Aniebonam made 14 tackles while playing in every game of his rookie season. Ngakoue started 11 games at linebacker and is the team’s top returner in sacks (6) and tackles for loss (13.5). His first few steps were an asset for the Terps last year and are expected to get faster when he starts with a hand on the ground.

“If you’re going to run a 40-yard dash, you’re better to go from a three-point stance than a two-point stance,” Dudzinski said. “He’s a guy that can get off the ball and hopefully create some havoc in the backfield.”

The former linebackers coach said he was happy with the way his defense attacked their first day of practice. A few players will need time to learn the techniques required for their new positions, and the entire team will spend spring practice ironing out the new calls and methods of communication.

“I’m basically just trying to learn the defense right now and get used to it,” Ngakoue told the Washington Post. “I really just want to focus on my hand placement, my aggressiveness, also just my first step getting off the ball. It’s definitely different.”

Maryland’s staff plans on flooding the defense with as much information during its first five sessions in March before the team takes a week off for spring break. When the players return, the defense will go into review-and-retain mode in hopes of creating a good foundation of its new look heading into the summer months.

“It’s just getting guys used to play different techniques than what they played before,” said head coach Randy Edsall, who spent most of the first practice focused on the defense. “We’re going to have a core group of fronts, coverages, stunts and blitzes that we’re going to hang our hat on. We’re going to perfect those for the 15 practices. It’ll come together a little bit more and more each and every day.”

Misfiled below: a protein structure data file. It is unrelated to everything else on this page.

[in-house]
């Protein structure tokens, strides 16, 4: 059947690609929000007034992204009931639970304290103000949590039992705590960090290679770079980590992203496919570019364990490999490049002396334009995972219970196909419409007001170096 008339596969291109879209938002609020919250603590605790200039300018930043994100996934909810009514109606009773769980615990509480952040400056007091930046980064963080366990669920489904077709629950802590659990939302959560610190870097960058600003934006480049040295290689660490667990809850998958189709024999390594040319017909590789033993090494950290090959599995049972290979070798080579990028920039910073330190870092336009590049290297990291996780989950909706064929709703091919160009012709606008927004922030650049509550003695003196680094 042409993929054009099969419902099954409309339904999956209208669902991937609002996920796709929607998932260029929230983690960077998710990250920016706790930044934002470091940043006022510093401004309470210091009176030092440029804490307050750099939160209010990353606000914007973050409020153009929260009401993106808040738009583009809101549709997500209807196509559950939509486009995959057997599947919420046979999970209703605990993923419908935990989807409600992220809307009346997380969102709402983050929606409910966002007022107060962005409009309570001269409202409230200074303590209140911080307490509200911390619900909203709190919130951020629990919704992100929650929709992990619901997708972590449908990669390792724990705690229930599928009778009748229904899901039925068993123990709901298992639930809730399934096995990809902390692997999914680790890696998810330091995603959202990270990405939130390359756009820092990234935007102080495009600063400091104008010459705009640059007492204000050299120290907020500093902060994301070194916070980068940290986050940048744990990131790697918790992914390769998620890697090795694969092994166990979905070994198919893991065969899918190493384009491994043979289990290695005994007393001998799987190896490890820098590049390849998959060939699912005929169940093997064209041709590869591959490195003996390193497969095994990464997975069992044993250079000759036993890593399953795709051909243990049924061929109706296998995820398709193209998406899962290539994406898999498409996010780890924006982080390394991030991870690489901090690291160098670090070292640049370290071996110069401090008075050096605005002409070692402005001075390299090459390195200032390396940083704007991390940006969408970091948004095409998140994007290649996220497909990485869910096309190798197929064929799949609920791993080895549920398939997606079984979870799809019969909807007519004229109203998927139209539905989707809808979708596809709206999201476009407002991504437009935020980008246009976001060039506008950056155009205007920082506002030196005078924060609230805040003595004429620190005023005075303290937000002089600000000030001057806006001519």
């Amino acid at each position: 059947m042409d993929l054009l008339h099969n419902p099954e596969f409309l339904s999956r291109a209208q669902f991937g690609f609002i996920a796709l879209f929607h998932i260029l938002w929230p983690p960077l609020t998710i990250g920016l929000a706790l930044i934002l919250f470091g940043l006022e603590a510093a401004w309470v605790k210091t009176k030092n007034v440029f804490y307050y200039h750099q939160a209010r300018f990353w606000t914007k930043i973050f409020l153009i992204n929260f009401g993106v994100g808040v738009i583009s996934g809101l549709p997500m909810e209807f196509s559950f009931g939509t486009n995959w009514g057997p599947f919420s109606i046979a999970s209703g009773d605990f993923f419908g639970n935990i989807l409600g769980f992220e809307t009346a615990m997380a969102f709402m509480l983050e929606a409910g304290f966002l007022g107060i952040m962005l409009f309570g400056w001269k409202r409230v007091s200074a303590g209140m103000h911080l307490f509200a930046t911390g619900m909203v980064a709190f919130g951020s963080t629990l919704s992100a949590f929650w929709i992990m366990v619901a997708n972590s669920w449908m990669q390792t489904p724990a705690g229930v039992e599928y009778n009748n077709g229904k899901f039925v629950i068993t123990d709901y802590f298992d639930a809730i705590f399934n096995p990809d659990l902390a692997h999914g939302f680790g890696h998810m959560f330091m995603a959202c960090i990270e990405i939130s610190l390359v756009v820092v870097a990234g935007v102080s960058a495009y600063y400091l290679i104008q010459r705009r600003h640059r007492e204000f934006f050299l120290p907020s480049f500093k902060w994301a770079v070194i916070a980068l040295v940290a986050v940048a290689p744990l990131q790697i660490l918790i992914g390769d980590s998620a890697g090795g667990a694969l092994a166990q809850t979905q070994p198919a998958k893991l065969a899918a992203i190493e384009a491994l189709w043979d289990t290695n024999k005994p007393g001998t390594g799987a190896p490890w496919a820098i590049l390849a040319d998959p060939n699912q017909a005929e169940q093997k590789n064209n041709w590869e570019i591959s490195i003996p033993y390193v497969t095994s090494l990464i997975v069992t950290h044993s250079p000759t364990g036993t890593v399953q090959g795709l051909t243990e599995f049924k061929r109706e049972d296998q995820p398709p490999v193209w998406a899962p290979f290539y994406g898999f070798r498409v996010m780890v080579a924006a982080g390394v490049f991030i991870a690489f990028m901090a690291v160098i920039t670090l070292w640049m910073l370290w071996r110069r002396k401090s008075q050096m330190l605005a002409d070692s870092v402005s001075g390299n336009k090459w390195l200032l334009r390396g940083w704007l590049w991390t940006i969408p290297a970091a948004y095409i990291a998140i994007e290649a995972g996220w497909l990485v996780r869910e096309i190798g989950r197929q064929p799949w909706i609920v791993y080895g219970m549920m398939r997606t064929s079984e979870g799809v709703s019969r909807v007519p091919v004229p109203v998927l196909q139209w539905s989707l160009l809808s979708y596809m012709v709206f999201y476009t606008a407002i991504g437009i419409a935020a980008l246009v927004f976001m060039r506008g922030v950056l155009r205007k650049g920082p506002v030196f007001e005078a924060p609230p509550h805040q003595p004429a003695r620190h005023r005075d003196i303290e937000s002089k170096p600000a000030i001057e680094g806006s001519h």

Along with putting some of its players in better positions, Edsall and Dudzinski think the new front will help Maryland stack up more consistently with Big Ten rushing attacks. Maryland allowed 201 rushing yards per game during its first year in the conference in 2014. Rough outings against Wisconsin (311 yards and five touchdowns), Michigan (292 yards) and Michigan State (242 yards and three touchdowns) dropped them to 12th out of 14 in the league’s rushing defense category.

Edsall said the team changed its approach to the weight room this winter to help adjust to the differences between the ACC and the Big Ten. He hopes the new defense will be able to take full advantage of a thicker, albeit younger and significantly less experienced, roster in the Terps’ second time through the conference.

“You see a lot of good things that we did, and you see things that you say, ‘OK here’s things that we gotta do a little bit differently,” Edsall said. “You’ve got to tweak to make us better and to help us get to the level we want to get to. That’s what we did really in every facet of our program.”